Therefore, one had to assume the urgent Arab emergency summit meeting in Mecca on May 30, 2019, would have to do, though belatedly, with the ramifications of Arab states destroying Arab states, Muslims killing Muslims, Arabs killing Arabs. Or perhaps more specific urgent Arab matters such as the American recognition of a united Jerusalem as the eternal capital of Israel, the moving of the American embassy to Jerusalem, the declaration by Netanyahu of his intention to annex the major Israeli settlements with American acquiescence or with the American recognition of the Israeli annexation of the Syrian Golan, or the “Deal of the Century”. Surprisingly and unfortunately the summit dealt with none of the above.

On the face of it, the summit was an official Arab emergency summit, but in reality, it was a Saudi Arabian summit and the agenda was a Saudi Arabian agenda: Iran, which was practically the exclusive item on the agenda and in the final communique. No perceptive Arab affairs genius would have thought of an urgent need for an emergency Arab summit to deal with a presumed ‘Iranian threat’ to the Arabs. There is mutual animosity and perception of security threats between Iran on the one hand and Saudi Arabia and a very few Arab states, mostly in the Gulf region, on the other hand. However, there are no similar feelings between the majority of other Arab states and Iran.

The final communique was delivered by the Secretary General of the Arab League, Ahmed Aboul Gheit, at the conclusion of the summit. It starts with a preamble and ten operative paragraphs. Iran is mentioned in the preamble and the operative paragraphs no less than fifteen times. The onslaught on Iran full of provocations and invectives started with the preamble and moved on with gusto in the operative paragraphs.

The impetus for convening the emergency summit, as noted by Mr. Aboul Gheit, was “the serious repercussions of the attack by the Iranian-backed Houthi terrorist militias on two oil pumping stations in the kingdom of Saudi Arabia and the attack on commercial vessels in the territorial waters of the United Arab Emirates.”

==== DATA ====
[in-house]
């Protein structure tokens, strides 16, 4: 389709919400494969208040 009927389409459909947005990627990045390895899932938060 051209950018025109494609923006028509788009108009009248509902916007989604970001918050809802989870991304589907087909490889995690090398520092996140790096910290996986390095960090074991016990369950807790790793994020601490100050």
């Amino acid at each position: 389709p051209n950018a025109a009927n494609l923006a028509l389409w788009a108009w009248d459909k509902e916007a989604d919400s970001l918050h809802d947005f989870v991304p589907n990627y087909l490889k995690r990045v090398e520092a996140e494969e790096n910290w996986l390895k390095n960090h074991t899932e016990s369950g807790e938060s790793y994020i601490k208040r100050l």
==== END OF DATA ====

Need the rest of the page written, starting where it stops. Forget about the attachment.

In view of the killing and wounding of millions of Muslim and non-Muslim Arabs, the immigration and displacement of more millions, the chaos and destruction and the rendering of several Arab states as failed states, it is amazing that attacks on two oil pumping stations in Saudi Arabia, and on four commercial vessels in the territorial waters of the UAE, in which the culprit is uncertain, warranted the convening of an emergency Arab League summit to target and condemn Iran. It is made clear in the preamble, and the ten substantive paragraphs, of the communique that the culprit is Iran. But why the certainty that Iran is the culprit? Because John Bolton, American National Security Adviser, who is not known for his honesty and truthfulness, said so! Mr. Bolton said he will provide the evidence later; thus, a new legal norm: Convict then provide the evidence.

Not only the reason for convening of the emergency summit is amazing, but the content of the ten-paragraph communique is shocking.

1. Historically and traditionally, Israel and Zionism are standard features in Arab League summit communiques. Thus, the present summit communique is a first for not including the terms Israel nor Zionism once.

2. Similarly, Palestinians are a standard feature in Arab League summit communiques. Thus, the present communique is also a first for not mentioning the Palestinians once. Although, as an afterthought, the last sentence of the last paragraph ten states that the issue of Palestine is “the main Arab issue”, but it did not merit a single operative paragraph.

3. While the communique does not include the aforementioned names, it has certainly gone overboard in provocatively and invectively mentioning Iran/Iranians and often preceded by ‘condemning’ and ‘denouncing’, no less than fifteen times.

4. Syria is mentioned once in paragraph ten for the purpose of condemning Iran. It is ironic that the Arab states, who expelled Syria from the League, the majority of which were not independent states when Syria and five Arab states established the League in 1945, met in a presumed Arab League summit and have suddenly become concerned about Syria. They denounced “the Iranian interference in the Syrian crisis and its implications for Syria’s future.”